John Dear

On the road to peace in Scotland
Oct 1, 2013
by John Dear

Last month, I spent nearly two glorious weeks traveling through Scotland, speaking on peace and nonviolence. Here is a little diary from my journey on the road to peace in Scotland.

Wednesday, Sept. 11: Edinburgh.

I left New York City yesterday after nearly a week with my friend Daniel Berrigan. At 92, he's frail and lives permanently now in the Jesuit infirmary, but his spirit is strong. We drove with Fr. Steve Kelly to Syracuse, N.Y., to visit Dan's older brother, Jerry. Then Steve and I spent the weekend on Block Island, R.I., celebrating the wedding of our friends Barbara and Jim Reale. It was a magnificent occasion, with sunny weather, a cool breeze and great friends from around the country. We took the ferry back to Galilee early Monday morning and spent the rest of Monday again with Dan, reflecting on our lives, our friends and our poor world.

I landed in London and ran across Heathrow through customs and various terminals and barely made my flight to Scotland. I arrived in Edinburgh by noon and went immediately to the BBC Scotland offices, just off the Royal Mile, to record an hourlong interview for their popular national Sunday show, "Sunday Morning with ..." One feature of their program is to play favorite songs of their guests. I requested songs by the Beatles, U2 and Joan Baez. So the show began with Baez's "Blessed Are..." and gave me a chance to talk about her passion for peace.

Later, I walked around Edinburgh, one of my favorite cities, and joined the Jesuits at the Sacred Heart Church community on Lauriston Street, just off the Grassmarket, for dinner. They spoke of the exciting election one year from now, when the Scots have the chance to vote for independence. I hope they will. Independence means the chance, too, to vote against the presence of British nuclear weapons and Trident submarines at Faslane naval base in Scotland.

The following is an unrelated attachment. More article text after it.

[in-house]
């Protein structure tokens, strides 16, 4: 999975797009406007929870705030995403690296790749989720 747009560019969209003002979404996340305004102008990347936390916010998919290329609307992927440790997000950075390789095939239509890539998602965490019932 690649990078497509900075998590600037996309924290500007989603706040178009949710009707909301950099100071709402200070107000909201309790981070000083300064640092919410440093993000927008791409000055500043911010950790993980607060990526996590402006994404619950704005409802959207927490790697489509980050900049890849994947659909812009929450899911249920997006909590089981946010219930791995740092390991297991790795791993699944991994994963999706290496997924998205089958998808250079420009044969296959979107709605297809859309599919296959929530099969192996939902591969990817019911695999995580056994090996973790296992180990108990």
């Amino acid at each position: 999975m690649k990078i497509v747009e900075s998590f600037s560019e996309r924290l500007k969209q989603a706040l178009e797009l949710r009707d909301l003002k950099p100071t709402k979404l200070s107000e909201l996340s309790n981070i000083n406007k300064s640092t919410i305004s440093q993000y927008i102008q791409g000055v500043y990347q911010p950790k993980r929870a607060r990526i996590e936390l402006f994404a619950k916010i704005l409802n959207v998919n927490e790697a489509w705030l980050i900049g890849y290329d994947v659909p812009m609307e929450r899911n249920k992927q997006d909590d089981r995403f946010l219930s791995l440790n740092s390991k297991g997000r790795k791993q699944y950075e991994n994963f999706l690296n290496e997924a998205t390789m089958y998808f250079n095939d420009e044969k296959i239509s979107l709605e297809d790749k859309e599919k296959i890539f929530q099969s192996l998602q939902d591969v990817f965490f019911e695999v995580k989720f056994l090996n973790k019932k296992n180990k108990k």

Part of my reason for coming to Scotland is to encourage activists and church workers across the country to do what they can with this historic opportunity to get rid of nukes and send a signal to the world that the time has come to abolish nuclear weapons.

Tonight, I'm exhausted, but thrilled to be back in Edinburgh. I give thanks for the chance to return here, see friends and speak on the urgent need for disarmament and peace.

Thursday, Sept. 12: Glasgow

Jet lag! I was up early, so I set off for a morning walk on the cobblestoned streets of old Edinburgh. A cool, sunny day. I'm staying in the heart of the old city, just a few blocks from the towering mountain with the majestic castle on top. After a restful morning, I took a train west to Glasgow, where I was met by my friend Dermot Lamb, who organized my trip. Dermot is a longtime justice and peace activist who has worked for decades with SCIAF (Scottish Catholic International Aid Fund, the Catholic development agency in Scotland) and Justice and Peace Scotland, the main sponsors of my speaking tour. He took me to the Jesuit community at St. Aloysius' College, the large Jesuit elementary and high school in the heart of the city, where I will be staying and speaking.

Tonight, I spoke to a gathering of the Glasgow Catholic Worker at the Craighead Institute. I reflected on Dorothy Day's life, the vision of nonviolence, the witness of Jesus and the historic opportunities at hand. I was so moved by these good people, who do what they can to welcome the stranger, stand up for peace and live Dorothy's Gospel vision. They told me that the main problem in Scotland is apathy, indifference. Why care about the violent world when you live in a peaceful paradise? They struggle each day to break through indifference. The great struggle!

[Extract from National Catholic Reporter]